Courts utilize document conversion services to preserve files

December 26th, 2012 | Posted by Kevin Corley in Document and Information Capture

More and more, courts are digitizing files for public viewing by uploading images of these files to online databases. Capturing and archiving these documents into a public digital library has had immense benefits for researchers, teachers, students and citizens alike.

Last week, Missouri Secretary of State Robin Carnahan announced that over 428,000 document images are now viewable on the the Supreme Court of Missouri's digital historical database. According to the Wayne County Journal-Banner, The National Historical Publications and Records Commission funded the initiative with $148,577, which encompasses more than 8,400 Supreme Court of Missouri case files between the years 1821 and 1865.

Issues such as immigration, slavery, railroad and steamboat developments, westward expansion and Native American affairs are all covered in these court documents. Carnahan is adamant about the impact that public access to these files will have.

"Citizens will now have unprecedented, free access to court records that reveal stories of the personal challenges and struggles that shaped the history of our state and our people," she stated, the news source reported.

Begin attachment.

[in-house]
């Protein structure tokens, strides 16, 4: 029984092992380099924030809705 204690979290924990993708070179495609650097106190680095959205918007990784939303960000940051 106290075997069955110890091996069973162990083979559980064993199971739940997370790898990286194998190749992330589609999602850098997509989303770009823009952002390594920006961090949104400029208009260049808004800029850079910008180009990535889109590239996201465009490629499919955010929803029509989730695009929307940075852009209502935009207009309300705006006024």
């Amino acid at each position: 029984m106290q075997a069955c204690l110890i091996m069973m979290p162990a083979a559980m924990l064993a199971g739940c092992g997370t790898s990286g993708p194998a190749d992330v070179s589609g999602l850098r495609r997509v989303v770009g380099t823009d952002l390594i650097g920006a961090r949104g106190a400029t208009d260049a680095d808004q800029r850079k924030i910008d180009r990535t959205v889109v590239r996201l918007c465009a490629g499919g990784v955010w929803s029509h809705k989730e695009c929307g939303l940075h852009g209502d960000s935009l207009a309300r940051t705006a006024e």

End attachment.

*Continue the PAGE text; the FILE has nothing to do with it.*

Thus far, over 12,000 cases have been indexed between the years of 1783 and 1889, and Missouri's Supreme Court is working to expand the availability of these historically important documents.

Other county courts are working to promote public access to these files, including the Montgomery County District Clerk's office in Conroe, Texas, which has uploaded an image of every of civil, criminal and tax case since 1997. Your Houston News reported that more than 15,000 cases a year have been made available online, all of which are searchable by features such as defendant name and cause number. The District Clerk Barbara Adamick is working with IT professionals to make digital copies of these documents available for purchase as well.

Document imaging of court files not only makes it easier for researchers to gain access to these documents, but also allows for endless educational opportunities for citizens to build on their local historical understanding.

Brought to you by Image One Corporation providing complete information governance since 1994.

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